A local news station recently ran a story about a passenger filing a lawsuit against our employer alleging a bus operator refused them service because of their skin color. We're calling bullshit. This happens every day, in that people falsely accuse us of "racism" when they don't get their pampered way. Transit is simple: be at the bus stop, on time, with fare ready. Otherwise, take a walk. We don't have time to pander to the unprepared. The reporter failed to offer our side. This tends to convict the operator via one-sided vilification. It's dirty laundry at its ugliest, and I wonder why our union didn't step up and demand more responsible journalism.

We're often portrayed as the "bad guy" in local media, when we actually save lives and commit countless acts of kindness each day. Take our brother Jeff a few summers ago, who was back-stabbed in the media by a passenger who accused Jeff of many things, conveniently omitting his own faults. Once Jeff's story came out, the media disappeared. There was no vindication for an operator who had served 18 years on the job. He was left to hang on the ropes; he retired rather than fight another futile battle with management. Once in a while our spineless local media throw in a "feel good" tale about a bus operator, but in reality these stories could fill an hour-long newscast each day. I sincerely doubt the recent accuser of racism told the "full story" of his encounter. People complain all the time via lies and slander, are often racists themselves, and we're left victims to this one-sided fool's game. The media eats every morsel fed to it without the slightest remorse or professional responsibility.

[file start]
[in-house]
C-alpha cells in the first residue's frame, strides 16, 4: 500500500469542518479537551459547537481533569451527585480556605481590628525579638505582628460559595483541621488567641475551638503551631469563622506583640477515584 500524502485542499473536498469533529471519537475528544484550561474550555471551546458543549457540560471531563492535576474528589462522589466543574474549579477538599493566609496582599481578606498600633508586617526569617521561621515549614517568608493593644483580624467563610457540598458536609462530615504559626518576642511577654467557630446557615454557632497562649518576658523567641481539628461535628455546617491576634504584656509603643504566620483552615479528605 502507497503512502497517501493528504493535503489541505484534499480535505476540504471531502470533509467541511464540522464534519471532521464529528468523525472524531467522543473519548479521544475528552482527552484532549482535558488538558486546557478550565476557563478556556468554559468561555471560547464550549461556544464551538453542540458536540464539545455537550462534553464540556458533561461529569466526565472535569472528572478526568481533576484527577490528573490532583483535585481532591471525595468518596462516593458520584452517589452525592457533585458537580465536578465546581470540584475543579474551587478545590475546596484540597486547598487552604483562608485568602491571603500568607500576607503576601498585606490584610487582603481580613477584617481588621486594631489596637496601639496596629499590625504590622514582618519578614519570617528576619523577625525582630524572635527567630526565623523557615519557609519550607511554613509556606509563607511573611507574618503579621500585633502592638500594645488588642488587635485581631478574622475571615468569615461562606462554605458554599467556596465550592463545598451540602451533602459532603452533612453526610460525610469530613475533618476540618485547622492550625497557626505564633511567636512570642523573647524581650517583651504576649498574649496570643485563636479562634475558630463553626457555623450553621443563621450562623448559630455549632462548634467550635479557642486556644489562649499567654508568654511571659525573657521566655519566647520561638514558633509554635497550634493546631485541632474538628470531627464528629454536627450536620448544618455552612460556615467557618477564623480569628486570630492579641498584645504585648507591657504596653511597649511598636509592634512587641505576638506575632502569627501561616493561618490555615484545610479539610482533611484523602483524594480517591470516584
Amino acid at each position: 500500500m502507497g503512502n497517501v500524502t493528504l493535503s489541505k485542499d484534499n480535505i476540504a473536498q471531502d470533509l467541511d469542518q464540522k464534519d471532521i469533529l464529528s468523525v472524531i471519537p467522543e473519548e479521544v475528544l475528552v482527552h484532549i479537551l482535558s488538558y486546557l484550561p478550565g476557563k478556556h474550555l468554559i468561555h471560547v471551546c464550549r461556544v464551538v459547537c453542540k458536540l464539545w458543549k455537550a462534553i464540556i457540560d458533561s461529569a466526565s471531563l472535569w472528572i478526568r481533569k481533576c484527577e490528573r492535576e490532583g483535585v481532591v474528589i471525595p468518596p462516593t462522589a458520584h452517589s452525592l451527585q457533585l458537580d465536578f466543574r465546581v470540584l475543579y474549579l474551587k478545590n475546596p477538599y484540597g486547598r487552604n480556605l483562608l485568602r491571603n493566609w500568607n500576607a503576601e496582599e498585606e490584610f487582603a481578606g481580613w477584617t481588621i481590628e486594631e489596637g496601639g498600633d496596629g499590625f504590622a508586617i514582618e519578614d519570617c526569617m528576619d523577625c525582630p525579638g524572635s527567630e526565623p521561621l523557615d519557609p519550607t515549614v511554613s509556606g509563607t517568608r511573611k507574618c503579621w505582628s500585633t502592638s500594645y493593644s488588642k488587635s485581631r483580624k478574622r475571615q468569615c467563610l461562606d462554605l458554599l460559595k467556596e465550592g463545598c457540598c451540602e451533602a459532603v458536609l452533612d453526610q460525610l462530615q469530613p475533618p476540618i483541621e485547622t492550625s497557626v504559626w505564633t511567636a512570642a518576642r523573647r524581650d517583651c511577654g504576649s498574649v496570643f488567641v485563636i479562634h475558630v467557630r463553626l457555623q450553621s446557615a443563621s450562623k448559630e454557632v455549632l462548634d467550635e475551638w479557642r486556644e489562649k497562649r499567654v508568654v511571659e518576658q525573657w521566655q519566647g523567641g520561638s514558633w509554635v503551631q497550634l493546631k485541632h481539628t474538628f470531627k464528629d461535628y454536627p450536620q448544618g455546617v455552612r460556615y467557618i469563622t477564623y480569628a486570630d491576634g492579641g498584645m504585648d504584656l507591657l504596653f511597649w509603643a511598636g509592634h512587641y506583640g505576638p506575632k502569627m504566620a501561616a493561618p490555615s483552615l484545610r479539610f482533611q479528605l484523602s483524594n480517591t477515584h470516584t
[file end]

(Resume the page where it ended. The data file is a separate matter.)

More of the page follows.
Just last night, a dear friend of mine sat "in the seat" as police leveled their weapons at a heavily-armed passenger and removed him from her bus. It's a line I've driven before, and I shivered at the reality this could have happened to me. She was likely left with the haunting thought... what if he had used one of those weapons on me?

Of those 97 assaults, mine was one; a dear friend of mine has suffered two of them. The 94 others were suffered by fellow public servants simply doing their jobs. We shouldn't have to worry about our safety, but few others do. Our management says the right words, but doesn't stand behind us. We're left wondering what is acceptable, when decency dictates we shouldn't have to second-guess our own self-defense. Try that shit with a cop, and you could be shot dead. Punch a bus operator, no problem... you'll likely see the court system offer a plea agreement equaling a tap on the bum and a "be nice, now" utterance on their way out the door.

Our management is complicit in the negative perception of today's transit worker. We're plagued by double-standards regarding the very policies we're supposed to uphold. Passengers flaunt this corporate weakness, refusing to follow the most basic rules because they're supported by our management while we are not. Confronted by a touchy situation on the road, any decision we make is often torn to shreds by corporate nerds desperate to be everything to all passengers. We are professionals who make decisions on-the-spot. We're left to the wolves. If we defend ourselves, we're subject to severe discipline on the fluttering winds of whoever's opinion is the flavor of the day in our wishy-washy management. We're a confused workforce, not sure how we're supposed to operate.